"The problem is as follows: if I'm on my desktop with half a dozen tabs open and perhaps a PDF as well, but I decide to switch over to a tablet—there's no quick way that I can transition my reading environment between the devices."
    Reply
  • CharonPDX - Friday, April 22, 2011 - link

    I got an iPad for my wife. After a week, she decided it wasn't something she'd use. (She is a stay-at-home mom, and her laptop works just fine for her.)

    I played with it a little, but didn't really think it could replace either my (aging, due for replacement) laptop or my mobility-is-all netbook. Then I saw a coworker's hard-sided aluminium keyboard case. (Zaggmate, for those that are curious.) That sold it. I now haven't used my netbook in months, the iPad+keyboard is smaller and can do more; and my laptop has been relegated to "small desktop computer" status. (I also have a dual-socket workstation at my desk, but it's so loud, I usually use the notebook.)

    It achieves essentially the same form factor as the EeePad Transformer. And I love it. I can nearly guarantee that whenever I replace this iPad, it will be with a similar paired device. If the EeePad Transformer had been out when my wife poo-pooed the iPad, I likely would have returned the iPad and gotten the Transformer.

    Your 'value' judgment on it is odd, though. You make a big deal out of the $100 cheaper the Eee is over any other tablet, then balk at the $150 keyboard. Pretty much any keyboard case for the iPad is $100. The extra functionality of this case is easily worth the extra $50! (I'd love to have the "iPad Camera Connection Kit"'s SD card slot built in to my keyboard along with a 50%-extra-life battery!) Even with the keyboard, it's then only $50 more than a few other tablets, and STILL cheaper than the Xoom.

    If you have *ANY* use at all for a keyboard on the go, if you were even SLIGHTLY considering a netbook or a low-end notebook to go with your tablet, this is an AMAZING value.
    Reply
  • Zingam - Saturday, April 23, 2011 - link

    Finger prints festival Reply
  • kasplat - Sunday, April 24, 2011 - link

    If they supported SDHC then you could store so much more and the storage would be faster and cheaper. Is the microsd really saving that much space or money? The Apple dongle approach almost makes more sense except that in Apple's case you can't really use the storage via the camera connector kit as extra storage, just for transferring. Reply
  • HTC Fan - Monday, April 25, 2011 - link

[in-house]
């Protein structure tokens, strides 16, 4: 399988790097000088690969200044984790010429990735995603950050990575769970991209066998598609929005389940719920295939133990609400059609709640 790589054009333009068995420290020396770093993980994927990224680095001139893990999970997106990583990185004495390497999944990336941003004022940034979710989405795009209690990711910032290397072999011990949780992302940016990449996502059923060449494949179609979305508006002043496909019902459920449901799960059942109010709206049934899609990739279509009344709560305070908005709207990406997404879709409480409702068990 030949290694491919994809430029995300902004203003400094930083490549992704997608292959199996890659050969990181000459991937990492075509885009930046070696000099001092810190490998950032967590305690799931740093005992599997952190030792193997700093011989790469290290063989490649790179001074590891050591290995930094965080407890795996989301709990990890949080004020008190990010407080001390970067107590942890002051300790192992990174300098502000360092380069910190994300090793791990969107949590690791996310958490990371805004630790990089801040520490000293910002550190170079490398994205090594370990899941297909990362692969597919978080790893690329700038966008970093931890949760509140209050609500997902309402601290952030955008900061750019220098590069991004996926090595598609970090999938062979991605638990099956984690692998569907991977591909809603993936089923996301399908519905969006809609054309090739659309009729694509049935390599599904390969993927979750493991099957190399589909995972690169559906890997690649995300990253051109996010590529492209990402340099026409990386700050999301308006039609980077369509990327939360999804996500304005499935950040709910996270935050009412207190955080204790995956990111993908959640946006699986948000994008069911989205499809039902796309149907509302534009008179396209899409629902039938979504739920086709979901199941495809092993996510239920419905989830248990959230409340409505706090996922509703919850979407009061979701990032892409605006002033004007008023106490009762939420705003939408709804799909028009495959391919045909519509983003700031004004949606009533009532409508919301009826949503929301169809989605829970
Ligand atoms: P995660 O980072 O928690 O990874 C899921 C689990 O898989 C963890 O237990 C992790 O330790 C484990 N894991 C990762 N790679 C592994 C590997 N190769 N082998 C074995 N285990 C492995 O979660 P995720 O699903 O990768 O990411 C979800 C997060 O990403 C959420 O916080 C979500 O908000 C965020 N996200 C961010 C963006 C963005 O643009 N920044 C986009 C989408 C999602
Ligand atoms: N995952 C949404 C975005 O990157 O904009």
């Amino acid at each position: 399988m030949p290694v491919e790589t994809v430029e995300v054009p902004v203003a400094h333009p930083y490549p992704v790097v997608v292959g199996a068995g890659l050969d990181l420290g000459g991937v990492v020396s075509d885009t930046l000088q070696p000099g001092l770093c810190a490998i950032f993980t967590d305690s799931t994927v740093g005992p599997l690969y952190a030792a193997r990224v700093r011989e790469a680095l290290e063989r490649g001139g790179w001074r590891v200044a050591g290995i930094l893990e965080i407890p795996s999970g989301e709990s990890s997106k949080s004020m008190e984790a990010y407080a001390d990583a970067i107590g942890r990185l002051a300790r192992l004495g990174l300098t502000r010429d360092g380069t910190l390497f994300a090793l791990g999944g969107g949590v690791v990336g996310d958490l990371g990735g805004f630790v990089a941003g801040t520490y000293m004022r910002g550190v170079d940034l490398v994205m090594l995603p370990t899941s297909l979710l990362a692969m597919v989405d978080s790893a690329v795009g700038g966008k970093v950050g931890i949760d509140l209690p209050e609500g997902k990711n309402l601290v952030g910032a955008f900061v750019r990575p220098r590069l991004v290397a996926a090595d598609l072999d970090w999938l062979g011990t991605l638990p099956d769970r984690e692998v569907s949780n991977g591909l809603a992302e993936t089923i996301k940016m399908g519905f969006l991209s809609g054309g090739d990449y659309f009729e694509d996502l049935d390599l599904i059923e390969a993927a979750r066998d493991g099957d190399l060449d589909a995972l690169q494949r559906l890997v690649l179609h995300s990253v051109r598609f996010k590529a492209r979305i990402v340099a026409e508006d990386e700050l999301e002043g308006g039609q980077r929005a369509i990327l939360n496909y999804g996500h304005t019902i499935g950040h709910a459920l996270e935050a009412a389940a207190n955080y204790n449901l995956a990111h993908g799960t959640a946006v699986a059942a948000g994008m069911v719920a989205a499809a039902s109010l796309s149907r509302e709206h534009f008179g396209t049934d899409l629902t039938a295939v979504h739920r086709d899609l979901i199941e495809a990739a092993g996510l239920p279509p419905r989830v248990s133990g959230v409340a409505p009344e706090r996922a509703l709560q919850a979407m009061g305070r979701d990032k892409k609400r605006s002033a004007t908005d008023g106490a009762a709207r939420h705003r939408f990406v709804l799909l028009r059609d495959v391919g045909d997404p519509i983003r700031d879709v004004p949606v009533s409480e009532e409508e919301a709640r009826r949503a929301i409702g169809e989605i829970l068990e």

I registered just so I could comment how great I thought your review was.

    This is probably the best tablet out there you can get for a very competitive price. You did mention that the docks does cost a lot but I think it is worth it for extra battery life and for versatility, and even with the $150 it is STILL cheaper than the cheapest XOOM.

    I am waiting for the Samsung 10.1 as I do want a lighter tablet, but if that thing wasn't announced I definitely would have gotten this.
    Reply
  • antoniolicon - Monday, April 25, 2011 - link

    My imagination is stirred by your mention of 'device synergy'. It reminds me of an article I read in Gizmodo: http://www.engadget.com/2010/05/26/a-modest-propos...

    I have this mad idea that in our glorious future we will be able to dock these mobile devices (maybe even wirelessly!) and expand our processing, gpu, and ram much in the same way we can attach a keyboard, mouse, or monitor.

    Maybe offices will contain a cpu room that distributes processing power out to my phone or tablet at my desk.

    Airports and cyber cafe's might offer processing power in much the same way they offer wi-fi.

    Crazy, right?

    BTW, I would love to see a benchmark comparison of the iPad2 vs the acer w500 and it's ilk. I am hoping to see (this year!) a netbook killer tablet that runs a serious OS. OSX, Windows, or Linux (Ubuntu Tablet Remix would be great!)

    Thanks,

    Antonio Licon
    http://ffwd.typepad.com
    Reply
  • hldc1 - Monday, April 25, 2011 - link

    Does anyone know if you'll be able to use a 3G/4G USB modem/data stick (from Verizon, T-Mobile, etc.) with the Asus Transformer? Reply
  • JBT - Monday, April 25, 2011 - link

    I've heard if you buy them together the keyboard is only $100 rather than $150. Reply
  • DesktopMan - Tuesday, April 26, 2011 - link

    Why no gaming benchmarks? I think they're important to show what a poor performer the Tegra 2 GPU actually is. Reply
  • spambonk - Tuesday, April 26, 2011 - link

    Owners are saying a new firmware update is rolling in at the moment, fixing the video camera stutters. Reply
  • Ramshambo2001 - Wednesday, April 27, 2011 - link

    Does downloading a third party app fix the issues with the camera? Reply
  • Ramshambo2001 - Monday, May 02, 2011 - link

    Awesome review, I just ordered mine yesturday. Found a $40 off coupon for Target from fatwallet.com! Crazy awesome deal for $359! Reply
  • techwafer-tech - Thursday, May 05, 2011 - link

    You can buy it at Target. When you add the Transformer to your cart and use the promo code TCA27BAR, you can knock $40 off the price. Check <a href="http://www.techwafer.com/2011/05/05/asus-eee-pad-t... Reply
  • weeweeman - Thursday, May 19, 2011 - link

    This is a IPAD2 killer and this has now already dropped in price! It is currently sub £400 on Amazon! - http://amzn.to/jLbPxq Reply
  • A-Griffith - Friday, June 03, 2011 - link